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GIF Tax/LZW Patent
From: David Farber <farber () central cis upenn edu>
Date: Tue, 3 Jan 1995 14:00:29 -0500

As a side issue, while at Bell Labs I implemented one of
the first (maybe the first) run length compression schemes
that I called Crunch. That was in 1959-60. I suspect it may
be relevent to this also   Dave


Date: Tue, 3 Jan 95 14:00:05 -0500
From: shap () viper cis upenn edu (Jonathan Shapiro)


I'm not expert on patent law OR compression, but I've had occasion to
read up on the LZW patents at a very high level.


The LZW patent family is contested by a number of parties who claim to
have independently invented the basic technologies involved.


If any of you are interested enough to want to read a synopsis, check
out the FAQ in comp.compression.  Among other things, it will point
you to a collection of implementations of the various algorithms in
the LZW family.  Among the files you will find a readme that lists all
of the patents that were known to the collector, along with a
human-readable description of what they cover.  There are many
conflicts among these patents.


An interesting issue is who has liability.  Compuserve offered a
royalty free license for this technology for many years.  Implicit in
the concept of a license is that the licensor owns the subject matter
of the license.  If I implemented and used the technology under that
license, and the license was invalid, then Compuserve has exposed me
to liability, and may be responsible for that exposure.


In order to apply, the relevant patent must predate 1987 (the initial
release of the GIF standard), so a case could be made that Compuserve
misrepresented their ownership of the technology in the first place.
If you are a provider of a GIF implementation, and Unisys has come
after you for infringement of the LZW patent, you may be able to sue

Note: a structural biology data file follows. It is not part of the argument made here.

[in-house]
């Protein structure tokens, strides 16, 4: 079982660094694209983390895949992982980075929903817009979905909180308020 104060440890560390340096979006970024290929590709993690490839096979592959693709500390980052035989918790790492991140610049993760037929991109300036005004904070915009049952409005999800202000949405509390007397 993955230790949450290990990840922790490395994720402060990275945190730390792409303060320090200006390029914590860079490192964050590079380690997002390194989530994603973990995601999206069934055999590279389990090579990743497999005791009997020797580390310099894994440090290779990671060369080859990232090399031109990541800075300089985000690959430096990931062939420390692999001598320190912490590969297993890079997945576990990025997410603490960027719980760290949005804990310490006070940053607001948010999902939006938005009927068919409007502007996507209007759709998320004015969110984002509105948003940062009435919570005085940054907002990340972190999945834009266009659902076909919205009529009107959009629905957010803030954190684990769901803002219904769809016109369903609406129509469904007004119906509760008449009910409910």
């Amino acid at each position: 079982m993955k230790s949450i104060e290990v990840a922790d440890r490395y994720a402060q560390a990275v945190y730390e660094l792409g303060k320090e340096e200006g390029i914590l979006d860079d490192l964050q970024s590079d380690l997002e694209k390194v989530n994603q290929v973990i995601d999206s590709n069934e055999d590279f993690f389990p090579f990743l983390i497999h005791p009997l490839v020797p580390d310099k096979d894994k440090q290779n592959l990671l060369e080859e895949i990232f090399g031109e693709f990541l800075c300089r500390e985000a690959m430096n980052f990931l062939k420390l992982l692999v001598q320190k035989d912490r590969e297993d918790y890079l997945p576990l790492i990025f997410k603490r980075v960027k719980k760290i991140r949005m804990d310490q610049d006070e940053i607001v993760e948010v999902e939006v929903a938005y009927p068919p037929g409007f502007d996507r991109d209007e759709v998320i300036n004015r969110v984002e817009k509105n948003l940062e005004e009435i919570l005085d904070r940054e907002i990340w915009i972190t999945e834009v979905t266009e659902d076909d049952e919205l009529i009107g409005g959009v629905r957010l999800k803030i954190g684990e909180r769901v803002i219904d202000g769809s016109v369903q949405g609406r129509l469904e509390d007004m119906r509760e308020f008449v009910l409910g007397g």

Compuserve for the damages.


Many of the LZW patents are written in such a way as to cover
ENcoding, but not DEcoding.  Depending on which patents Unisys has
obtained, your product may not infringe unless it *generates* GIF
files.


Another possibility to consider is that Unisys has not managed to tie
down all of the LZW patents.  It might be possible to form a temporary
alliance around one of the earlier patents in order to countersue
Unisys and possibly get their patent thrown out.


It seems a safe prediction that Compuserve will ultimately release
some new standard, say GIF95, based on the compression algorithm used
in GNU ZIP, which is not currently encumbered by patent.  It would
certainly be simple enough to convert the existing images.




Some food for thought:


Though the media have covered primarily compression and encryption
patents, this sort of problem is occuring in more and more parts of
the software industry.  Perhaps software patents are not such a great
idea?  One wonders if something like a class action suit could be
brought against the patent agency on the grounds that by refusing to
use software professionals to assess new patent applications, they
knowingly and willfully conspired to restrain trade, and that many of
the patents they granted fell outside of what was patentable under the
law.  If this could be done, perhaps the older patents could be
eliminated.


The most obvious thing to do about the GIF standard is to start using
JFIF (JPEG), which is a better technology in any case.  Unfortunately,
the JFIF standard specifies an encoding that appears to be patent
encumbered...




Jonathan


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